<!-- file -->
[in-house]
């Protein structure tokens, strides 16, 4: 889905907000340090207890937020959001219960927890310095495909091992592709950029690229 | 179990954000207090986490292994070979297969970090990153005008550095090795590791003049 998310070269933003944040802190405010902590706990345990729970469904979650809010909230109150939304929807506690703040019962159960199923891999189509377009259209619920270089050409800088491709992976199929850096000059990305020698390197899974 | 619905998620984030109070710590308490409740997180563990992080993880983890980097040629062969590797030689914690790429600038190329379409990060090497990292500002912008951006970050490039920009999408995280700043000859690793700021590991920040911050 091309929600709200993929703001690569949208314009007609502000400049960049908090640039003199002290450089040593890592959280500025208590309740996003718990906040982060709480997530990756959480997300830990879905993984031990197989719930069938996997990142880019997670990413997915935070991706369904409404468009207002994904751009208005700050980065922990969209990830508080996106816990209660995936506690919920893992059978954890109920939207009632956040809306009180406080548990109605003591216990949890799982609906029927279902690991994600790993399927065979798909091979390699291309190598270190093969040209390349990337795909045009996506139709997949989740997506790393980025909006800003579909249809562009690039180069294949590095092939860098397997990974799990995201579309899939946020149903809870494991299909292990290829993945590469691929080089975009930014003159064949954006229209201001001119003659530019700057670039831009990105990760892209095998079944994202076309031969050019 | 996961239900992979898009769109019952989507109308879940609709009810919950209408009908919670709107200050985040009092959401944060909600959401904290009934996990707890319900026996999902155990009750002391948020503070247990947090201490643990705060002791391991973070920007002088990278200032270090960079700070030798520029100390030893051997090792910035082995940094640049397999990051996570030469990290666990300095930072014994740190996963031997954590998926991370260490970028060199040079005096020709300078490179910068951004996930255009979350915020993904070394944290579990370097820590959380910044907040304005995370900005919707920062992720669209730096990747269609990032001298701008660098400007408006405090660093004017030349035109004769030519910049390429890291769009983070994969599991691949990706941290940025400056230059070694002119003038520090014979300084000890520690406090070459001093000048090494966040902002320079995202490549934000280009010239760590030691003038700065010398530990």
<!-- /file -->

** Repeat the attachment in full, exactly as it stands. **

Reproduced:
[in-house]
């Protein structure tokens, strides 16, 4: 889905907000340090207890937020959001219960927890310095495909091992592709950029690229 | 179990954000207090986490292994070979297969970090990153005008550095090795590791003049 998310070269933003944040802190405010902590706990345990729970469904979650809010909230109150939304929807506690703040019962159960199923891999189509377009259209619920270089050409800088491709992976199929850096000059990305020698390197899974 | 619905998620984030109070710590308490409740997180563990992080993880983890980097040629062969590797030689914690790429600038190329379409990060090497990292500002912008951006970050490039920009999408995280700043000859690793700021590991920040911050 091309929600709200993929703001690569949208314009007609502000400049960049908090640039003199002290450089040593890592959280500025208590309740996003718990906040982060709480997530990756959480997300830990879905993984031990197989719930069938996997990142880019997670990413997915935070991706369904409404468009207002994904751009208005700050980065922990969209990830508080996106816990209660995936506690919920893992059978954890109920939207009632956040809306009180406080548990109605003591216990949890799982609906029927279902690991994600790993399927065979798909091979390699291309190598270190093969040209390349990337795909045009996506139709997949989740997506790393980025909006800003579909249809562009690039180069294949590095092939860098397997990974799990995201579309899939946020149903809870494991299909292990290829993945590469691929080089975009930014003159064949954006229209201001001119003659530019700057670039831009990105990760892209095998079944994202076309031969050019 | 996961239900992979898009769109019952989507109308879940609709009810919950209408009908919670709107200050985040009092959401944060909600959401904290009934996990707890319900026996999902155990009750002391948020503070247990947090201490643990705060002791391991973070920007002088990278200032270090960079700070030798520029100390030893051997090792910035082995940094640049397999990051996570030469990290666990300095930072014994740190996963031997954590998926991370260490970028060199040079005096020709300078490179910068951004996930255009979350915020993904070394944290579990370097820590959380910044907040304005995370900005919707920062992720669209730096990747269609990032001298701008660098400007408006405090660093004017030349035109004769030519910049390429890291769009983070994969599991691949990706941290940025400056230059070694002119003038520090014979300084000890520690406090070459001093000048090494966040902002320079995202490549934000280009010239760590030691003038700065010398530990």